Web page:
There are two types of partnerships, general and limited, each of which are discussed below. Like all other business entities, partnerships are a creation of state law. The majority of small business enterprises where there is more than one entity are general partnerships. Given the liability such business people face as a result of this, this fact is somewhat disturbing.
General partnerships consist of two or more partners, and each one of those partners carries unlimited personal liability for the obligations of the partnership. Each partner has complete and equal managerial control over partnership affairs unless there is a partnership agreement stating otherwise.
The law governing general partnerships can be found in the Uniform Partnership Act. The U.P.A. is a model law that states around the country have adopted with greater or lesser fidelity; states often modify it or fail to update their laws as the U.P.A. is revised, so there is some variance among the states. The laws contained in the U.P.A. are general guidelines for partnerships and are usually open to modification by the partners. In the parlance of attorneys, the U.P.A. rules are "default rules" that apply if the partners have not expressly contracted otherwise. Because the U.P.A. serves as only a fallback or "default regime", businesspeople are left a great deal of flexibility to craft agreements governing the innumerable issues that could be important to their business.
Although a partnership can be formed very informally and without legal aid, it is preferable to have your lawyer draw up an agreement reflecting your particular needs, if only to prevent future disagreements over present intentions of the parties.
A partnership has some characteristics of a separate legal entity. Often, a partnership can sue other parties in courts and convey or buy property. But partnerships retain one very large disadvantage of the sole proprietorship: partners are held personally liable for the obligations of the partnership. Unpaid debts and tax bills of the partnership can result in the partners' personal assets being subject to seizure.
Formation of a partnership can be easy. Two people who say to each other, "We're partners!" may be partners under the law, even of they do not write anything down or say another word on the topic. Clearly this is not the best way to form a relationship where any more than nominal amounts of money are going to be involved.
Assuming you have a lawyer form a partnership for you, it will probably be more expensive than either a sole proprietorship or a corporation. (See the respective sections on formation for each of them to determine why this is.) The additional expense comes from the attorney-time necessary to craft a partnership agreement. Partnership agreements tend to be less standardized than other business entity agreements and thus need more attention. In any event, the expense should not be over $2000 and it is worth the expense to have the clarity that a well-drafted partnership agreement can bring to your partnership (Lenders and investors like clarity.)
Similarly, it is possible that the law will treat you as partners in certain circumstances (e.g., sharing profits in some instances, failure to legally create a limited partnership or a corporation, representing oneself as a partner) even without any agreement between the supposed partners. Even though formalities are unnecessary when forming a partnership, each state's law should be consulted to insure that there are no particular requirements (for example, New York requires a filing in every county where the partnership will be doing business).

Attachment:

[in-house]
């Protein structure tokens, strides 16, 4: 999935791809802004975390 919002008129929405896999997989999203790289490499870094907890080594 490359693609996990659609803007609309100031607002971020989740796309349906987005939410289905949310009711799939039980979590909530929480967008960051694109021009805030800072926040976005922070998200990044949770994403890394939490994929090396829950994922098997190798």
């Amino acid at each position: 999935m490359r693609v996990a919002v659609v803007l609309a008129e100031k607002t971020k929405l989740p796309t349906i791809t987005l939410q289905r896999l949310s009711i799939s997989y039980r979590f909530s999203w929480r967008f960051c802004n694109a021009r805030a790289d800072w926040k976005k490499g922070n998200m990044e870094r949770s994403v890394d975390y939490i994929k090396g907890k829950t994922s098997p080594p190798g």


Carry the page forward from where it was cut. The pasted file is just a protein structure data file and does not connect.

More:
Forming partnerhsips haphazardly is very risky financially since, as noted above, each partner is liable for the partnership liabilities and a partner's personal assets can be seized to pay such liabilities (see below for more). When coupled with the fact that each partner has complete and total power to act on behalf of the partnership, you have a potentially ruinous situation. Imagine, for example, your partner taking out a loan from a bank in the partnership's name, which he could legally do, and then he loses it all in a risky derivatives deal that was a "sure thing". Who is liable? The partnership, and that means you are liable. Such occurrences can be avoided.
Partnerships are often cheaper to maintain than corporations. Partnerships do not have to make minutes detailing their actions like corporations, nor do partnerships pay taxes (the partners pay taxes individually on the income they receive from the partnership). There are no directors, officers, etc., just the partners.
Personal Liability for Partnership Debts
Each general partner in a general partnership has personal liability for all of the partnership debts. Under the Uniform Partnership act, general partners are jointly liable for partnership obligations. This means that each general partner must, in the event of the partnership being unable to pay its bills, pay the proportionate amount of the partnership debts equal to his ownership interest in the partnership. For example, if the partnership in which you have a 66% ownership interest cannot pay its bank loan of $100,000, then you will be personally liable to the bank for $66,666.67 of that amount (perhaps more depending on the state law and loan terms). The other $33,333.33 would be owed by the owner(s) of the remaining 33% interest.